This is actually quite a momentus occasion! Hearing that Microsoft is going to retire the IE brand is something I’ve been waiting to hear for years. From recent surveys it seems apparent that many people still aren’t really aware of what a brower is let alone know much about them in detail.
IE started out it’s life in conflict and it seems that conflict followed it throughout it’s entire career. The very reason for it’s existance in the early days was as a reaction to the release of Netscape Navigator. It was born in order to crush Navigator. I think the problem stemmed from Netscape also claiming that eventually the browser would be the main deal on the desktop, very forward thinking at more or less true already. The move to “The Cloud” is certainly moving a lot of things that way, the release of the ChromeBook type machines attests to this fact as well.
The problem has been that IE has never really payed much attesion to standards. The box model of page layouts for instance. It’s just never played nicely really making cross-browser issues a full time job for a web developer. Another major problem with this browser is the number of proprietary “bits” that have appeard through the years. The idea of a web site that only works in IE is simply laughable but that really was a goal for a while in my opinion. A hugely stupid motive.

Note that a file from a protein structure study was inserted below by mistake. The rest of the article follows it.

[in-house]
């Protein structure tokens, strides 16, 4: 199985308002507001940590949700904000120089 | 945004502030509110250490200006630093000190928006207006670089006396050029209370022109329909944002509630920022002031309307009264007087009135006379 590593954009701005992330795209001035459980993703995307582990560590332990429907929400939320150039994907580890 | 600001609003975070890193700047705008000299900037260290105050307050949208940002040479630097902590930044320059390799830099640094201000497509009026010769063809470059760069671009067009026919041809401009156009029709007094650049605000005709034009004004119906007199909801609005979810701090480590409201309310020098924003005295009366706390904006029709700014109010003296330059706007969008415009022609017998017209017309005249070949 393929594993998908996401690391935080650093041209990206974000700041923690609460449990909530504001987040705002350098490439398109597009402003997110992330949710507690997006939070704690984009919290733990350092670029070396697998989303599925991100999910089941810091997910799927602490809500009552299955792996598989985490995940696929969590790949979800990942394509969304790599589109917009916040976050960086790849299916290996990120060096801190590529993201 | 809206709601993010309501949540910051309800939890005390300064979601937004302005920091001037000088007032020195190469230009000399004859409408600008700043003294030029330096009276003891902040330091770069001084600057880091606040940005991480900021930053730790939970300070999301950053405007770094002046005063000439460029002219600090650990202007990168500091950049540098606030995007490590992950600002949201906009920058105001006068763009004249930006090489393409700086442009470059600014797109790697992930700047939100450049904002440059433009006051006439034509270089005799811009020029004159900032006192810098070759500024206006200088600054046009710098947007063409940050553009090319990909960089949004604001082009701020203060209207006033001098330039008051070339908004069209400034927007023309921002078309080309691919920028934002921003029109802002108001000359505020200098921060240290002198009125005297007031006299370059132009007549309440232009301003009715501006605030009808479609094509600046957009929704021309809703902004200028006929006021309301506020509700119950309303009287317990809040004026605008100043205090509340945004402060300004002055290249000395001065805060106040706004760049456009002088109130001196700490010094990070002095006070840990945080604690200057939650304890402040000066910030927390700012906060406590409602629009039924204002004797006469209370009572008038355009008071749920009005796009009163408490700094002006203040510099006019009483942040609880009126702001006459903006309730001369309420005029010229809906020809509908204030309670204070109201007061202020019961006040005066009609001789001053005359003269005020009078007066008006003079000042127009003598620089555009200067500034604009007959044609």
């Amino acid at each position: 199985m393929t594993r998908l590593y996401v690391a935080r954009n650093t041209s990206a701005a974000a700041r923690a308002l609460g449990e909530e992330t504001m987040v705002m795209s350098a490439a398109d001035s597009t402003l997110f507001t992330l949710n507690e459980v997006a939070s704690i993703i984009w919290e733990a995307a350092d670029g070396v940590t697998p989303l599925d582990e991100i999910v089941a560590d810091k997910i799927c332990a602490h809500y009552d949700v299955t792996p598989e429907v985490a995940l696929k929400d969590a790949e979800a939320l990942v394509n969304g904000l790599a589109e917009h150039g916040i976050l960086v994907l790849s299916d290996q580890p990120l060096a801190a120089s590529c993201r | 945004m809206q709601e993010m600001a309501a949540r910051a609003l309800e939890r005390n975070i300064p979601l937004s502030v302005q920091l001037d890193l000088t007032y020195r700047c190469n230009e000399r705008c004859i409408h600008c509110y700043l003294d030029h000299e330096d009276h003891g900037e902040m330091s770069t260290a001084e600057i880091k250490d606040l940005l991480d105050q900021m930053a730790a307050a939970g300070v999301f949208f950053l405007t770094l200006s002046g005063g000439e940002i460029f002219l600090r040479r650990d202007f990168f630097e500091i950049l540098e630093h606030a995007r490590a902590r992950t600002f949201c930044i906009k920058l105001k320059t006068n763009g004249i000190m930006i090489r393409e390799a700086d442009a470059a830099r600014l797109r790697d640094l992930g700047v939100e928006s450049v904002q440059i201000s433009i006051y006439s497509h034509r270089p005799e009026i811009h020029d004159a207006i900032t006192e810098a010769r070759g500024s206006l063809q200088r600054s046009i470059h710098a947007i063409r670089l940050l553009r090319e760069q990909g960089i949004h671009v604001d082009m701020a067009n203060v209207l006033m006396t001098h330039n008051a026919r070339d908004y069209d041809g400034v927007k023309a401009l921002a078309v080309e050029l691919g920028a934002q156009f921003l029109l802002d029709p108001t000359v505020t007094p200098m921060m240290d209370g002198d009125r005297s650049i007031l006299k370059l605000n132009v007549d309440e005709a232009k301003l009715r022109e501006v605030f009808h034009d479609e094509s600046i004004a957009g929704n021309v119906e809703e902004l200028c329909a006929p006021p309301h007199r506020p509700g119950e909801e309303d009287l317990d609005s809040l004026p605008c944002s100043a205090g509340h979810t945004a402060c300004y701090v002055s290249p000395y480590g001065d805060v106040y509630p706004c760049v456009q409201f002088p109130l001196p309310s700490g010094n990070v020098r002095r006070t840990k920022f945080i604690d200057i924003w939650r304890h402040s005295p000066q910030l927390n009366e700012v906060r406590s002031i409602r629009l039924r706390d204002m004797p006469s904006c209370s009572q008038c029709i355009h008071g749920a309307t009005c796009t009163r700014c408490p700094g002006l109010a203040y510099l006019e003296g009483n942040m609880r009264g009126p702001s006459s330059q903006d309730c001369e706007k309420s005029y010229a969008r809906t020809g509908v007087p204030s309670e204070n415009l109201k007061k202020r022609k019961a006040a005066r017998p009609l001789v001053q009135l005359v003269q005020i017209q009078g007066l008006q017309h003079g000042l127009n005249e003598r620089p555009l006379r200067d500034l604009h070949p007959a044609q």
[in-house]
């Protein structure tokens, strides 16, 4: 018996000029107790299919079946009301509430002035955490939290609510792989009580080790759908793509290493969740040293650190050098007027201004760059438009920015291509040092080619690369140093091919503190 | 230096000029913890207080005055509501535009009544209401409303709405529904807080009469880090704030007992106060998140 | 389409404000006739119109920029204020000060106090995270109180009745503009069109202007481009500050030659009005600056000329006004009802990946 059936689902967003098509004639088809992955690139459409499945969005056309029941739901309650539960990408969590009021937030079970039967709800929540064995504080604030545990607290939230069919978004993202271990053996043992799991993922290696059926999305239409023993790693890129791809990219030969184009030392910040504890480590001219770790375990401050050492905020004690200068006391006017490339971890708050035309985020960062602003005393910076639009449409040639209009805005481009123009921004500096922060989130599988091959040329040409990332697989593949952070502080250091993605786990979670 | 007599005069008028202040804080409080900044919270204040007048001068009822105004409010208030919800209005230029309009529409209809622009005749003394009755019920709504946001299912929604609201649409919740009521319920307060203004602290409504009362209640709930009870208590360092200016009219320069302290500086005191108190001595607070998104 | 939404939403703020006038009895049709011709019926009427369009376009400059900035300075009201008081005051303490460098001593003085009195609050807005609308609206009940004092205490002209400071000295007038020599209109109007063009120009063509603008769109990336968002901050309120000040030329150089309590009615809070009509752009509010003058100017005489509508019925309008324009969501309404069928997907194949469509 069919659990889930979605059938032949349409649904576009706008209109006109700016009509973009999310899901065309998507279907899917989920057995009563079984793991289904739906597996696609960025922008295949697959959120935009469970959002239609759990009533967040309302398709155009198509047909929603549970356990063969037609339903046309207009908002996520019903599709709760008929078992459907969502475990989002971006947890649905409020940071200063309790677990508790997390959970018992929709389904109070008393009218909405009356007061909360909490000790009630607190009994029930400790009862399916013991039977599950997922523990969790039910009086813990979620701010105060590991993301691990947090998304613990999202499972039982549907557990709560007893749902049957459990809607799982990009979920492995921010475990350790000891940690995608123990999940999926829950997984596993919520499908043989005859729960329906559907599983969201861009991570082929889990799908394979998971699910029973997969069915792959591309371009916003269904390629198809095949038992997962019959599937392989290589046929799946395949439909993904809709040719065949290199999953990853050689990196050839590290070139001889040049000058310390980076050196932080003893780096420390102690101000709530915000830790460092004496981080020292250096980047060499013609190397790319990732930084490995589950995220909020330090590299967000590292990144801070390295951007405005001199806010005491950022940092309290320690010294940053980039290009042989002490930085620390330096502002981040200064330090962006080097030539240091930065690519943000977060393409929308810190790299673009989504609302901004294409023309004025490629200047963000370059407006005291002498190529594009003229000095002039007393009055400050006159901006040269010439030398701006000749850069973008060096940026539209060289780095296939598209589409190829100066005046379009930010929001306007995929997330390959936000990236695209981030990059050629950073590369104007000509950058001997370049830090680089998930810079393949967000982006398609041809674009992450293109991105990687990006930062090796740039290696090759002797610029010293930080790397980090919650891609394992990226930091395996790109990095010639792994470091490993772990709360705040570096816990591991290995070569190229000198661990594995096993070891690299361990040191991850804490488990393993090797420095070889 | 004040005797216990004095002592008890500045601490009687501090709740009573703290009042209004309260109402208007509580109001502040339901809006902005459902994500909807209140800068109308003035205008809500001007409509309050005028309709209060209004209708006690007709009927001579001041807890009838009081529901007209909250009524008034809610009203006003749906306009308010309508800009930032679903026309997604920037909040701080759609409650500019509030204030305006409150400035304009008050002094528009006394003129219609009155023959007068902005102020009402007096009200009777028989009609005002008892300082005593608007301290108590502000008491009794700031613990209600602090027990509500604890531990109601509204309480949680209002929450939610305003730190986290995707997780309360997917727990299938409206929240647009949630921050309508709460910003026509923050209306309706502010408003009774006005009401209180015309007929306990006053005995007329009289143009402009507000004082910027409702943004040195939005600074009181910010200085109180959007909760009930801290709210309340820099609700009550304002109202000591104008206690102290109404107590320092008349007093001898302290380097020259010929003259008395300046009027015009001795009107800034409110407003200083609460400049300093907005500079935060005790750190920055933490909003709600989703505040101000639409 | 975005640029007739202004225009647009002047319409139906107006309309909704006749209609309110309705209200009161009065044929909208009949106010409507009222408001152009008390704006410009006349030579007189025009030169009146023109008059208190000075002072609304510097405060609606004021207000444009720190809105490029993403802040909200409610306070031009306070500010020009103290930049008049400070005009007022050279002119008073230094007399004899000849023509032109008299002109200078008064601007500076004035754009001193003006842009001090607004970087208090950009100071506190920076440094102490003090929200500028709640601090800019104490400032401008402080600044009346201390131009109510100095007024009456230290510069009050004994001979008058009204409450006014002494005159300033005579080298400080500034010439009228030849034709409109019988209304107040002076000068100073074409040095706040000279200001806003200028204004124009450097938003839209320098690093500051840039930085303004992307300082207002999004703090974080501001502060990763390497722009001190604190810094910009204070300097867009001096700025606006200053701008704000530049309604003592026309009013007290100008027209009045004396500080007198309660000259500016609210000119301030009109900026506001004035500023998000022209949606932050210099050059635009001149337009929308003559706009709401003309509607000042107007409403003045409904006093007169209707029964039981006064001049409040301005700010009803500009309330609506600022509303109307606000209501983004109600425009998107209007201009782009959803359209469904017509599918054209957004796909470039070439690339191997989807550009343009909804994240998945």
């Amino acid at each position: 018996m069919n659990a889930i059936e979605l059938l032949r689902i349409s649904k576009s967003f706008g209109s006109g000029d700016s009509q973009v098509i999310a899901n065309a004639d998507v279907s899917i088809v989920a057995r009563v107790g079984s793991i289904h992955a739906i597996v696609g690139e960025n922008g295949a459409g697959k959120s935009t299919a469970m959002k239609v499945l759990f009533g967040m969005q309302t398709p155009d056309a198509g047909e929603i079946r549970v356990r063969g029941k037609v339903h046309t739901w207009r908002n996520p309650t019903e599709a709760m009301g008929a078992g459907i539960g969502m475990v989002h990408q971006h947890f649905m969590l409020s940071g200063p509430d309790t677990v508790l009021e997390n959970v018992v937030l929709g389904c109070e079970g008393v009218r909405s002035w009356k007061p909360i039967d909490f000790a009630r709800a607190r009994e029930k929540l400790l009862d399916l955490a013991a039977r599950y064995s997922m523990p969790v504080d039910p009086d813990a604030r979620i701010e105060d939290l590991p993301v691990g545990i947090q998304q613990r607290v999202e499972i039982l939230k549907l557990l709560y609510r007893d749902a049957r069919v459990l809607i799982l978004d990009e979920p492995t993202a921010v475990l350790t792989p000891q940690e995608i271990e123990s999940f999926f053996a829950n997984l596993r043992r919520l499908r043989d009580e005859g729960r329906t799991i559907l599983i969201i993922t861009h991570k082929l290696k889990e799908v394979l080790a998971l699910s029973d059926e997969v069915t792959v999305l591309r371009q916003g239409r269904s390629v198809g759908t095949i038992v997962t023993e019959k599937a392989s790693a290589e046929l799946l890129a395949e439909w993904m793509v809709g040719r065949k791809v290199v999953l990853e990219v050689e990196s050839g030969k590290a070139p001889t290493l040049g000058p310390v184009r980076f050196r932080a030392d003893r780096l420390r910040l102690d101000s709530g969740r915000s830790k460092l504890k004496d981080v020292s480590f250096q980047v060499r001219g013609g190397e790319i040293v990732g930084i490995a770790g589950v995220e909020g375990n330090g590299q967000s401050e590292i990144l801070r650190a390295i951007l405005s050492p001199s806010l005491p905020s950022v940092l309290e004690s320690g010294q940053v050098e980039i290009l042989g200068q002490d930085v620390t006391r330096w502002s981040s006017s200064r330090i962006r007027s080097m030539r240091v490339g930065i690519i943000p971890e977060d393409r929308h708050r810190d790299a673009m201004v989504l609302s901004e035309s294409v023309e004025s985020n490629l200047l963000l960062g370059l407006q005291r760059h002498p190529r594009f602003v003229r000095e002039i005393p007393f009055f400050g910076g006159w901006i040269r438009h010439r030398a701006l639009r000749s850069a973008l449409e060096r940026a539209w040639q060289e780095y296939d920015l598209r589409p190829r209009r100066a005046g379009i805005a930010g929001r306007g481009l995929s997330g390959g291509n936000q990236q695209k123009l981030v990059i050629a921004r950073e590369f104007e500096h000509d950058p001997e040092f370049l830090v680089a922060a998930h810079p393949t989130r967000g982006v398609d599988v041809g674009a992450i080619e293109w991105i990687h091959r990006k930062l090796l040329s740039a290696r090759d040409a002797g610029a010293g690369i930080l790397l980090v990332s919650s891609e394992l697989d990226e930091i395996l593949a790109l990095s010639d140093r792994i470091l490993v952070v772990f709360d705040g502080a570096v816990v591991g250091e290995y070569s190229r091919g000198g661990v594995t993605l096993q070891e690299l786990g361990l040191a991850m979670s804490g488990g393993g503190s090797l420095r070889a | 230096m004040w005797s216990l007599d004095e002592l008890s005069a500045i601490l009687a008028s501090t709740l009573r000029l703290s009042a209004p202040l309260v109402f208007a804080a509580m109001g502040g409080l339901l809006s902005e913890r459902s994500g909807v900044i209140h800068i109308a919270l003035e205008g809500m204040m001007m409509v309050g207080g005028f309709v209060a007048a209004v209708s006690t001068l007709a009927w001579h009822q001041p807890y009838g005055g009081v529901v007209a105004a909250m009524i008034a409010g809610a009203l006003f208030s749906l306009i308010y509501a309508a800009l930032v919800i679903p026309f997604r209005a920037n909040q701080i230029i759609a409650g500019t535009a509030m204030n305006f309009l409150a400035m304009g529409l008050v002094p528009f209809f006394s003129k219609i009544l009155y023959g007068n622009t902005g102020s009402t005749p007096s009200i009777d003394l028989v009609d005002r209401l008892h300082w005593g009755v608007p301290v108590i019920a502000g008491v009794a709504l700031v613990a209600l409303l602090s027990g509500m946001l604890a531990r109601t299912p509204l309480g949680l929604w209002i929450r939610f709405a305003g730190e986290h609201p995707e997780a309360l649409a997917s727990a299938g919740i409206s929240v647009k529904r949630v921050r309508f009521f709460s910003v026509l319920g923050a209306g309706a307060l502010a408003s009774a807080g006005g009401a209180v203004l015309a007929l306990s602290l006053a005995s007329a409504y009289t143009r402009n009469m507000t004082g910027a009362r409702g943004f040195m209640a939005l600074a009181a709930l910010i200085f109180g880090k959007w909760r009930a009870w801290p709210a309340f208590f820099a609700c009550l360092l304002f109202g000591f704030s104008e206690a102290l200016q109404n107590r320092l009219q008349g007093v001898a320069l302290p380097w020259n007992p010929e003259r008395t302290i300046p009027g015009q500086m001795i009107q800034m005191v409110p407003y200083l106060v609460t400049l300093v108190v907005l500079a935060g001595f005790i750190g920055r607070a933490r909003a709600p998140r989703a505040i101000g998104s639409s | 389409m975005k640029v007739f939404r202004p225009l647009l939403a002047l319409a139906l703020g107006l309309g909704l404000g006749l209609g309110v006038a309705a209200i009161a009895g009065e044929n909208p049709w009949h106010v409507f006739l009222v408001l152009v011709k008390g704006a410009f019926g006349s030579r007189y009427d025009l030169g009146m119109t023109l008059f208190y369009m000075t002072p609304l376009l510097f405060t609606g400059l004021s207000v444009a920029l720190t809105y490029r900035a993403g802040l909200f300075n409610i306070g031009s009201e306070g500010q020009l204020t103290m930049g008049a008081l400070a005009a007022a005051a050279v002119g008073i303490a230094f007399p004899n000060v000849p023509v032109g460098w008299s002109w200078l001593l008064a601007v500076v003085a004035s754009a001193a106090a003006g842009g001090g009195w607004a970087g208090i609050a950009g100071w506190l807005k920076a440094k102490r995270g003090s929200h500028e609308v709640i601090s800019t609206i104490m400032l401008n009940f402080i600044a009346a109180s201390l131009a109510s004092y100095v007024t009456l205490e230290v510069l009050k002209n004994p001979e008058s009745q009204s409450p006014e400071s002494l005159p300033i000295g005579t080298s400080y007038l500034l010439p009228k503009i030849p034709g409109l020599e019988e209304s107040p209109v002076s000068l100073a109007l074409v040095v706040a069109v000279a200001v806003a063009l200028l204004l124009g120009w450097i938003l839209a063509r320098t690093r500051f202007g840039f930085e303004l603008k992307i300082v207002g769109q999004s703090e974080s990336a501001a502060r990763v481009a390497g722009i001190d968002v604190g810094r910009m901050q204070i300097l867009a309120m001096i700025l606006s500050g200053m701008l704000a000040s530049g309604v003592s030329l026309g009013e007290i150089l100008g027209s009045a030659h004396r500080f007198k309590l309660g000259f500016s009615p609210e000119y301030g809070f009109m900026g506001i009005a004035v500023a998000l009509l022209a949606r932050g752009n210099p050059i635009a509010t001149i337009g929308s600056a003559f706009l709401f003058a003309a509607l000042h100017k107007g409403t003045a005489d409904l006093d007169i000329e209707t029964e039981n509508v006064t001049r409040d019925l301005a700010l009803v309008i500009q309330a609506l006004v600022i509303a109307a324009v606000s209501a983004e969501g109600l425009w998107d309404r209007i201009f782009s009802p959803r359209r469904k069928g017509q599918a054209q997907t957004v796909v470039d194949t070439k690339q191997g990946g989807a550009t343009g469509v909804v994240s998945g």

Going back to the idea of conflict I always found it amazing that Microsoft could on one hand argue in court that IE was crucial to the working of it’s operating system thus trying to fend off the anti-trust rulings. Whilst at the same time IE6 was kicking around as the latest major version for 5 years. IE6 was released in 2001 and IE7 arrived in 2006. 5 years in the tech world is several lifetimes, 5 years in the interwebs is hundreds of lifetimes. How they could argue this point is incredible. The conflict coming here in that the idea to split up Microsoft was a very real one, all that risk to crush a competitor …
After they release IE7 they started to slowly try to bring it inline with standards whilst it also had a major problem – backwards compatibility. Any app that has to sport a compatibility mode had failed in my opinion. Either the current architecture is wrong or it is having to support an aging set of fuck ups in it’s past. So not only was IE born in conflict, it nearly killed the company and also creates conflict for the developers that have to work with it daily. With the next few versions being so different the cross-browser nightmares of the past became the IE-version-cross-browser nightmares. It actually became harder to cater with all the various issues and rendering modes of all the different versions of IE. Utterly broken.
In my opinion IE is something Microsoft should have buried a very long time ago.
Lets hope they don’t do it all over again with Project Spartan!